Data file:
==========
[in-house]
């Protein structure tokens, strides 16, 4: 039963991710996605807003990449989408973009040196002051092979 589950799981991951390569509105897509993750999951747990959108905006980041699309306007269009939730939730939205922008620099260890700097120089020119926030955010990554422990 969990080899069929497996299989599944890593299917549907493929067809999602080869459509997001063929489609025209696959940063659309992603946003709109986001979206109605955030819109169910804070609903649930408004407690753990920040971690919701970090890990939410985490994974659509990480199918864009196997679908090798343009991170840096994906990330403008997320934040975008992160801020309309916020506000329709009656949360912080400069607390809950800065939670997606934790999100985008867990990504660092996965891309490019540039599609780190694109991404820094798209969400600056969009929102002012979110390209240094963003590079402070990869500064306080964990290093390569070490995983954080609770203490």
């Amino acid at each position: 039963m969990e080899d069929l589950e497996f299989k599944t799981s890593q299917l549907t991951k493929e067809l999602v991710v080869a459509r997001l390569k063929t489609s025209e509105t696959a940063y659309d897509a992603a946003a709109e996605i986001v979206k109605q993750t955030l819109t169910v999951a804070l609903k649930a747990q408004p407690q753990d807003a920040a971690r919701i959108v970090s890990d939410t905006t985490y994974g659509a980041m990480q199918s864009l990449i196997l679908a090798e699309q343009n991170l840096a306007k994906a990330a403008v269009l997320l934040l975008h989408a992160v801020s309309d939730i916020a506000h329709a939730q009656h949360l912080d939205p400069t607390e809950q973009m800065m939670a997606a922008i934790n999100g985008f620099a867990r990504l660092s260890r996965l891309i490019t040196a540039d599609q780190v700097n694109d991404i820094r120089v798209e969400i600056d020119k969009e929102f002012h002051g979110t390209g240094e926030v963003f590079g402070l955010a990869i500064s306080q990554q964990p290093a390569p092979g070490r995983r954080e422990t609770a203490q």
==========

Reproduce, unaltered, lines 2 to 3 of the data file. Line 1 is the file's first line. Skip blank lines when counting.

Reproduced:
């Protein structure tokens, strides 16, 4: 039963991710996605807003990449989408973009040196002051092979 589950799981991951390569509105897509993750999951747990959108905006980041699309306007269009939730939730939205922008620099260890700097120089020119926030955010990554422990 969990080899069929497996299989599944890593299917549907493929067809999602080869459509997001063929489609025209696959940063659309992603946003709109986001979206109605955030819109169910804070609903649930408004407690753990920040971690919701970090890990939410985490994974659509990480199918864009196997679908090798343009991170840096994906990330403008997320934040975008992160801020309309916020506000329709009656949360912080400069607390809950800065939670997606934790999100985008867990990504660092996965891309490019540039599609780190694109991404820094798209969400600056969009929102002012979110390209240094963003590079402070990869500064306080964990290093390569070490995983954080609770203490």
């Amino acid at each position: 039963m969990e080899d069929l589950e497996f299989k599944t799981s890593q299917l549907t991951k493929e067809l999602v991710v080869a459509r997001l390569k063929t489609s025209e509105t696959a940063y659309d897509a992603a946003a709109e996605i986001v979206k109605q993750t955030l819109t169910v999951a804070l609903k649930a747990q408004p407690q753990d807003a920040a971690r919701i959108v970090s890990d939410t905006t985490y994974g659509a980041m990480q199918s864009l990449i196997l679908a090798e699309q343009n991170l840096a306007k994906a990330a403008v269009l997320l934040l975008h989408a992160v801020s309309d939730i916020a506000h329709a939730q009656h949360l912080d939205p400069t607390e809950q973009m800065m939670a997606a922008i934790n999100g985008f620099a867990r990504l660092s260890r996965l891309i490019t040196a540039d599609q780190v700097n694109d991404i820094r120089v798209e969400i600056d020119k969009e929102f002012h002051g979110t390209g240094e926030v963003f590079g402070l955010a990869i500064s306080q990554q964990p290093a390569p092979g070490r995983r954080e422990t609770a203490q």